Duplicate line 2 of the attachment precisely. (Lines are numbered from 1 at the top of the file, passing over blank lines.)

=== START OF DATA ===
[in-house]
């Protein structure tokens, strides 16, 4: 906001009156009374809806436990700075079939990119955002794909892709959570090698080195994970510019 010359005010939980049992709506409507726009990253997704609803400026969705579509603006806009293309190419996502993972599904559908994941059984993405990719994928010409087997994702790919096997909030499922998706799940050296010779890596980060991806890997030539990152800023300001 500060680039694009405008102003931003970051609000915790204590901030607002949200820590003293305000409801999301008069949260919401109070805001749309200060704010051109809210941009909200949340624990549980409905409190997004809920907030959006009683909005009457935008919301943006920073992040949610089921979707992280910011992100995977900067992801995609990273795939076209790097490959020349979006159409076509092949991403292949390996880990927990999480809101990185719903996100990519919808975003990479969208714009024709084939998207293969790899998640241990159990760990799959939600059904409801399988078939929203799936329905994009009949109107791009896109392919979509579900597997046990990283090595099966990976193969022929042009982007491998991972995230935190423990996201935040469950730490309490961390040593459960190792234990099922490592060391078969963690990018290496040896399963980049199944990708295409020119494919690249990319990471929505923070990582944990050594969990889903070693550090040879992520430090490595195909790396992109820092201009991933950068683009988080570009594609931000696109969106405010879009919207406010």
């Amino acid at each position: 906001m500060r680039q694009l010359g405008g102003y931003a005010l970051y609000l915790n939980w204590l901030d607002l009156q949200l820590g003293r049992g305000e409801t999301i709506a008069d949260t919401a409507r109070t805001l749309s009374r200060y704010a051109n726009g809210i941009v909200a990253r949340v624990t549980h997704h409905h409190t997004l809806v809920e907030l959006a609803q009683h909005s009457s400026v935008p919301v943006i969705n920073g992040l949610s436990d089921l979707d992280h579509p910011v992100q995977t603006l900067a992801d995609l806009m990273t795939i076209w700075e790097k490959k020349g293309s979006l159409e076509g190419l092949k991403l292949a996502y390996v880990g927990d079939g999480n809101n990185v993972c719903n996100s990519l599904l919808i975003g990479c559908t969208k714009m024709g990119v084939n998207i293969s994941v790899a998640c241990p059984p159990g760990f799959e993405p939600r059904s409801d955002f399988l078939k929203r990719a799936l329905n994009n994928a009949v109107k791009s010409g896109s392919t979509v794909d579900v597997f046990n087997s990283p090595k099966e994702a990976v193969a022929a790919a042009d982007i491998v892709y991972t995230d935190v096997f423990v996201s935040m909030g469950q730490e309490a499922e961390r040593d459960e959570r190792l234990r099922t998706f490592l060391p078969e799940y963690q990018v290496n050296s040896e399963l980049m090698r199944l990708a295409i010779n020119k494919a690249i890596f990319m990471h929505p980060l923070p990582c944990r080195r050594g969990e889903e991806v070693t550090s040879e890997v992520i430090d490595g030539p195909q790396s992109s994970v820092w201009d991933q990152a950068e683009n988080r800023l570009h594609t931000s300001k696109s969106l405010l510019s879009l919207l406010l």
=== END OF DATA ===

């Protein structure tokens, strides 16, 4: 906001009156009374809806436990700075079939990119955002794909892709959570090698080195994970510019 010359005010939980049992709506409507726009990253997704609803400026969705579509603006806009293309190419996502993972599904559908994941059984993405990719994928010409087997994702790919096997909030499922998706799940050296010779890596980060991806890997030539990152800023300001 500060680039694009405008102003931003970051609000915790204590901030607002949200820590003293305000409801999301008069949260919401109070805001749309200060704010051109809210941009909200949340624990549980409905409190997004809920907030959006009683909005009457935008919301943006920073992040949610089921979707992280910011992100995977900067992801995609990273795939076209790097490959020349979006159409076509092949991403292949390996880990927990999480809101990185719903996100990519919808975003990479969208714009024709084939998207293969790899998640241990159990760990799959939600059904409801399988078939929203799936329905994009009949109107791009896109392919979509579900597997046990990283090595099966990976193969022929042009982007491998991972995230935190423990996201935040469950730490309490961390040593459960190792234990099922490592060391078969963690990018290496040896399963980049199944990708295409020119494919690249990319990471929505923070990582944990050594969990889903070693550090040879992520430090490595195909790396992109820092201009991933950068683009988080570009594609931000696109969106405010879009919207406010």